Most have heard of the story of the defendant throwing his own shit on his defense attorney (and a defense-less juror). OK, pause, insert your own joke here. Now that we have that out of the way, let’s think about this critically.
First, this behavior is obviously reprehensible and an affront to judicial and human dignity. By all accounts—and I have first hand accounts—the assaulted lawyer is a patient and competent defense attorney. According to those in the know, he is a nice man. This is probably not an easy feat, at least not if his other clients are anywhere near as appreciative as his latest client.
Second, I find it amazing that this defendant could smuggle a bag of his own feces past the guards and into open court. That must have been some seal on that bag. Nice work, deputy.
Finally, and most importantly, take a look at what this guy wanted. The defendant stated repeatedly that he wanted a new lawyer and a new trial. Denied. So, he took matter into his own hands. This act, assaulting the one man who would protect and help him, got him exactly what he wanted. He now has a new lawyer and soon will have a new trial. What a disgrace. The behavior is now rewarded. A precedent has been set. If there is a cauldron of worse ideas in the world than county jail, I have not seen it. Consider it the anti-Think Tank. County jail and its inhabitants love trends. Now, gassing your lawyer and the rest of the court is the trendiest way to get a new lawyer and a new trial. The official reaction to this act ensures us that it will be en vogue to do this kind of thing whenever a trial is not going a defendant’s way or if there is conflict between lawyer and client.
Instead of assigning a new lawyer, why not assign a few more deputies? Why not isolate the defendant? After all, he made his bed of shit, why is he exempt from it? What part of the Constitution supports the removal of the old lawyer and giving him a new one? The Framers fought vigorously for us to be free from government oppression and inequity. They did not seek to ensure that the saboteur would have endless opportunity to corrupt the process.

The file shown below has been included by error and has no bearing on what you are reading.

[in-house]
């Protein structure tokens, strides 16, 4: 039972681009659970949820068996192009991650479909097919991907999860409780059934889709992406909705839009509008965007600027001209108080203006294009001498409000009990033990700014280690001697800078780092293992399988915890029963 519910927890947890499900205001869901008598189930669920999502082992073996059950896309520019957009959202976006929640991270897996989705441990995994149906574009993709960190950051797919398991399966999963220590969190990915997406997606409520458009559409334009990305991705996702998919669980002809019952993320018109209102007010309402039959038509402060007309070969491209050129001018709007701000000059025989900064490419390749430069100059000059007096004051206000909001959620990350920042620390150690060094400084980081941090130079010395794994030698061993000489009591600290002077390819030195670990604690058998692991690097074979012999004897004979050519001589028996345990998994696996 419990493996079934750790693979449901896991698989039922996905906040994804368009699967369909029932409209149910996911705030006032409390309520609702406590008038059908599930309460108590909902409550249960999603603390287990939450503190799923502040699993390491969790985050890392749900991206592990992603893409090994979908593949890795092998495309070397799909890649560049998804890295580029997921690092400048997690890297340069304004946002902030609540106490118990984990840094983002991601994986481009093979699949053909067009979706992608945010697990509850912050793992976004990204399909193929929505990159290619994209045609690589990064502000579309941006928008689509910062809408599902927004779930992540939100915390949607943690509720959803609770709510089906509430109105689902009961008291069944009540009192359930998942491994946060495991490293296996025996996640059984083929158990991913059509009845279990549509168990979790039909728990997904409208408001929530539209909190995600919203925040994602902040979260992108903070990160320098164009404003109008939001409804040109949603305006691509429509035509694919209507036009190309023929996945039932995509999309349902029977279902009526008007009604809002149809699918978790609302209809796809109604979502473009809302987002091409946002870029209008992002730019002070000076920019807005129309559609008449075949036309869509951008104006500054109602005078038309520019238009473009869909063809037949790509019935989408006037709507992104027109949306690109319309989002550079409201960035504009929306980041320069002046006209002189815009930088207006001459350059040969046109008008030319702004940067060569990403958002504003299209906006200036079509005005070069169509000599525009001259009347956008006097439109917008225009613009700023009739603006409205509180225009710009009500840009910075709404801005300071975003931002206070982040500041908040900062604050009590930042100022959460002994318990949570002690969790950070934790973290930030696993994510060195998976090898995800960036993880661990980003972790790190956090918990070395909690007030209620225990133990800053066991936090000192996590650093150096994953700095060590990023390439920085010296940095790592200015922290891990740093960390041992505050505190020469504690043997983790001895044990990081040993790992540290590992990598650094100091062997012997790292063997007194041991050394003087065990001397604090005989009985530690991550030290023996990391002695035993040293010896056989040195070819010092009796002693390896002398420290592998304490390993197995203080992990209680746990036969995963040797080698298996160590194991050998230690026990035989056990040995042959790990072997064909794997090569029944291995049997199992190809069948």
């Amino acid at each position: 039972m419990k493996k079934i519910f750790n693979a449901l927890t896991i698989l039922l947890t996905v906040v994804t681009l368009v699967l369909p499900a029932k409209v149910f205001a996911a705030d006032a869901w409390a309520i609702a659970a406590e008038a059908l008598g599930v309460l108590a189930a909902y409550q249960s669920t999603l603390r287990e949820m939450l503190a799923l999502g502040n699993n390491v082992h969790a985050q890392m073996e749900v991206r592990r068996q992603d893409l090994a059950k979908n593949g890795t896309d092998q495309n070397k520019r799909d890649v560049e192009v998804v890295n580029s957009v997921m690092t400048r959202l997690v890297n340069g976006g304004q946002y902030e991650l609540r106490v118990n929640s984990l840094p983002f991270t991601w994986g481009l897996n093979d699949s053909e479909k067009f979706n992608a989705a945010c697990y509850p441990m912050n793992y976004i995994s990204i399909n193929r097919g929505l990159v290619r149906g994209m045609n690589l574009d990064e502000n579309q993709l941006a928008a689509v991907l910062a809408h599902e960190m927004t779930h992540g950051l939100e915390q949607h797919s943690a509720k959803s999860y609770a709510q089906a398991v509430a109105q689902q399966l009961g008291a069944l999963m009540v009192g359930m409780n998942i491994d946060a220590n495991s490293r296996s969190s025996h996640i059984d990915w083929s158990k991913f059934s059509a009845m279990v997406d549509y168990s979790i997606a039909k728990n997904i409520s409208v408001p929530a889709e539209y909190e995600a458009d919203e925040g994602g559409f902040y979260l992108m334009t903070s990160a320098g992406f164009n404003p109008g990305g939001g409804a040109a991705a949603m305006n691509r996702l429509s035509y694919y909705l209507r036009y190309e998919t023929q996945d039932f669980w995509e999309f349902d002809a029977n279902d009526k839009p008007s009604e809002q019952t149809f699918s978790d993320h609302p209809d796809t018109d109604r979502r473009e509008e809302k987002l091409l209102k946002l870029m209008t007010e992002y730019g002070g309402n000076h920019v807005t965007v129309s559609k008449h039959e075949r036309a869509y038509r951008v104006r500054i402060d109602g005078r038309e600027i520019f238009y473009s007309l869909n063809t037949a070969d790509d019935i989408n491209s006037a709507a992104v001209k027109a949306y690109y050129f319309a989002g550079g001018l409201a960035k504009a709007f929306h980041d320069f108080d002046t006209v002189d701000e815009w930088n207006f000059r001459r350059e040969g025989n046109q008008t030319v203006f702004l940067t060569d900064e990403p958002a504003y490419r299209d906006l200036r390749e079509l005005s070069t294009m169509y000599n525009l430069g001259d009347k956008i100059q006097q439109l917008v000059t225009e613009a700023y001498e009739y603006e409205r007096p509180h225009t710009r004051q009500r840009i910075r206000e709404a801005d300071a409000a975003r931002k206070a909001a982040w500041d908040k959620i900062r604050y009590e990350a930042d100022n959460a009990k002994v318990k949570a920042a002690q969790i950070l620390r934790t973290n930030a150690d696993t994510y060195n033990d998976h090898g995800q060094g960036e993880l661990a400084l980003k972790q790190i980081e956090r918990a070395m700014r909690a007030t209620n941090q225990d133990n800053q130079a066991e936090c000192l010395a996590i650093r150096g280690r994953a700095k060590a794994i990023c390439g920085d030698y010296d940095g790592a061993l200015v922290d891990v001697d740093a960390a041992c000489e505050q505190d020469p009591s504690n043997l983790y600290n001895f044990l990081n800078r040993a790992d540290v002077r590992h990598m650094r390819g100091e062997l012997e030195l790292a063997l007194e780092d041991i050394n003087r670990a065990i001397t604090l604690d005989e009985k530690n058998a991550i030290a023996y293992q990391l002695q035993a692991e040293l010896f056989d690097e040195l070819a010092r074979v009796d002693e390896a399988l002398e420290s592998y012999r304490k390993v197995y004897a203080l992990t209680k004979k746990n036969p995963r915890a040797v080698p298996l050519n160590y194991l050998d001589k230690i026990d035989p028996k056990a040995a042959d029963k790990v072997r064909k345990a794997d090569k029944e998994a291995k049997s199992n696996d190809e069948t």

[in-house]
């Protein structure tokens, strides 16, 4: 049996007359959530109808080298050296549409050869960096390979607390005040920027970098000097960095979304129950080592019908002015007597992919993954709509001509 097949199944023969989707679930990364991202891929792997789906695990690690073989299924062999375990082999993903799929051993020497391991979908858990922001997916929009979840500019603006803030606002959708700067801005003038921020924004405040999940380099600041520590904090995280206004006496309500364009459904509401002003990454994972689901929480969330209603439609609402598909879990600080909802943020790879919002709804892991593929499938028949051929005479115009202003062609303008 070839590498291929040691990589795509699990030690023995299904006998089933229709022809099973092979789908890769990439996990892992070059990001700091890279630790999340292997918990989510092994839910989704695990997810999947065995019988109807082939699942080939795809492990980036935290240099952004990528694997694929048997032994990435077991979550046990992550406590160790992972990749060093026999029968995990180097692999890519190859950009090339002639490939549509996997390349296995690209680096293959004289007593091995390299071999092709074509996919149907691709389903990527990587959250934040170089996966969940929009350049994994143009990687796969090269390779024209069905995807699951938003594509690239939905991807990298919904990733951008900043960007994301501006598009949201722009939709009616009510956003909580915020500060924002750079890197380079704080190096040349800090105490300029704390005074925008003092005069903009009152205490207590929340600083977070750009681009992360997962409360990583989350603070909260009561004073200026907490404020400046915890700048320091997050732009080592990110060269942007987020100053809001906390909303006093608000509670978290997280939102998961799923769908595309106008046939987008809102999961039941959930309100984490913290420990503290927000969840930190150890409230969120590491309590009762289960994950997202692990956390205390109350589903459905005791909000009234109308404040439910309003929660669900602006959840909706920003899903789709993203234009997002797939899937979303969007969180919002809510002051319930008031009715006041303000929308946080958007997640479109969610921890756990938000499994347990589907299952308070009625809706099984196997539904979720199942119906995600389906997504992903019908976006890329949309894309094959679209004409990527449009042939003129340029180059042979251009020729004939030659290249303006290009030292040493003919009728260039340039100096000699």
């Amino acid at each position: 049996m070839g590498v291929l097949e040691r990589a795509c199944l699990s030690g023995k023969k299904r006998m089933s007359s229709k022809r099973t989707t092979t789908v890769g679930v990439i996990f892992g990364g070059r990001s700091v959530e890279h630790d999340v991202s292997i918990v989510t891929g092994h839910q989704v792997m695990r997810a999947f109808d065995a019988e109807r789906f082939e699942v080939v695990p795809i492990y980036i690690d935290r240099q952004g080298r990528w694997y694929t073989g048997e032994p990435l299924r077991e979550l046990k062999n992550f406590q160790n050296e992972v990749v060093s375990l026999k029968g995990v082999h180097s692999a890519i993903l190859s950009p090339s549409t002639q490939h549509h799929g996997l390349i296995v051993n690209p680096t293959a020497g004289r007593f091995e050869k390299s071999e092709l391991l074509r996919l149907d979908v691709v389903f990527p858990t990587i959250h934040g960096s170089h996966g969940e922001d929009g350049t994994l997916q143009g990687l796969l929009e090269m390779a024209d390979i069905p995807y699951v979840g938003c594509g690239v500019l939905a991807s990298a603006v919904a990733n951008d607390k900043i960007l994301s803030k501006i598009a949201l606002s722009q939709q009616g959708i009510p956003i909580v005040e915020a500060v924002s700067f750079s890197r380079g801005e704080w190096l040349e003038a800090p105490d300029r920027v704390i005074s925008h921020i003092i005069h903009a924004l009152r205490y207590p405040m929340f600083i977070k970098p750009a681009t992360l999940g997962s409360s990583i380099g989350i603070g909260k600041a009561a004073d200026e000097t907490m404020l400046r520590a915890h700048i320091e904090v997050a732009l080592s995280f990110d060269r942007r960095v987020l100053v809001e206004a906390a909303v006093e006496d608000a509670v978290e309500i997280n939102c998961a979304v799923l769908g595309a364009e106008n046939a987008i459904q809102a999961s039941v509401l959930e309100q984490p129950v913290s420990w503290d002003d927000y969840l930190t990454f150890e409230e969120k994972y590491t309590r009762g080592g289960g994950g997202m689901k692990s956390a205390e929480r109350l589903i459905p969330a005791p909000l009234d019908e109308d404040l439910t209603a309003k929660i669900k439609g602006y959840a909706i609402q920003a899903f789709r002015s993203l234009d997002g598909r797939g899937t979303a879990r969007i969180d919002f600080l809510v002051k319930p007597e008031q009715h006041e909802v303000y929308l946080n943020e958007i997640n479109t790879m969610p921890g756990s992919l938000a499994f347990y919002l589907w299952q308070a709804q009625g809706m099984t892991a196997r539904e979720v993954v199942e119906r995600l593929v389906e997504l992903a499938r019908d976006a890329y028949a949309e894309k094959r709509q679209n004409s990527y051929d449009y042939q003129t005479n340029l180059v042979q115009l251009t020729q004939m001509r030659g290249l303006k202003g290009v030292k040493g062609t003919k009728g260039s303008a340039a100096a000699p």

Saturday, January 24, 2009
In other “secret” news, the sky is blue.
Three correction officers created a sadistic secret society on a Rikers Island cellblock, ordering prisoners to extort and beat other inmates, prosecutors charged Thursday. Officers Michael McKie, Khalid Nelson and Denise Albright called their fight club "The Program," and the teens they recruited as enforcers were "The Team," officials said.
Understand, we are talking about county jail. Not state prison. The conduct alleged to have occurred by the corrections officers would be unacceptable and criminal and any setting. But pay close attention to this particular setting. County jail is a place where low-level criminals serve a sentence after adjudication and, more importantly, the accused—those people who are presumed innocent—await trial. These are husbands, fathers, sons, daughters and mothers who simply stand accused of crime. To subject these people to such a brutal environment is itself criminal. Unfortunately, it is common. The rights of jail inmates are not exactly push button political issues that instantly garner public support. Despite the most egregious violations seen--from Rikers Island, NY to the Orange County Jail, CA-- in the past year alone, no one seems to care about the plight of the accused. In fact, when a story like this is reported, the emphasis is on a “secret society” of rogue guards who engage in misconduct. It comforts us to think that this is just a few bad apples in a large bunch. It comforts us further to think that the society is actually “secret,” unknown to supervising authorities. The contrary is true. Inmate abuses are open and tacitly encouraged by those in power. Only when caught, do authorities feign outrage and seek to punish the patsies.
Thursday, January 22, 2009
It is never--and I mean never-- a good sign when your criminal defense lawyer is busy defending himself in the media and in front of the State Bar while your case is ongoing. This is the situation that Casey Anthony unfortunately finds herself in. In one of the most high profile cases of the year, her attorney has painted himself into a corner and is battling furiously for his own credibility. Compare that to the masterful job Thomas Arthur Mesereau, Jr., did with Michael Jackson, where Mr. Mesereau constantly avoided the spotlight until after the case was over.
Some simple advice: win the case and you'll get your desired recognition. Botch the case and, well, you still may become famous and rich. Accordingly, I guess the only downside is felt by the client. Protect the client at all times.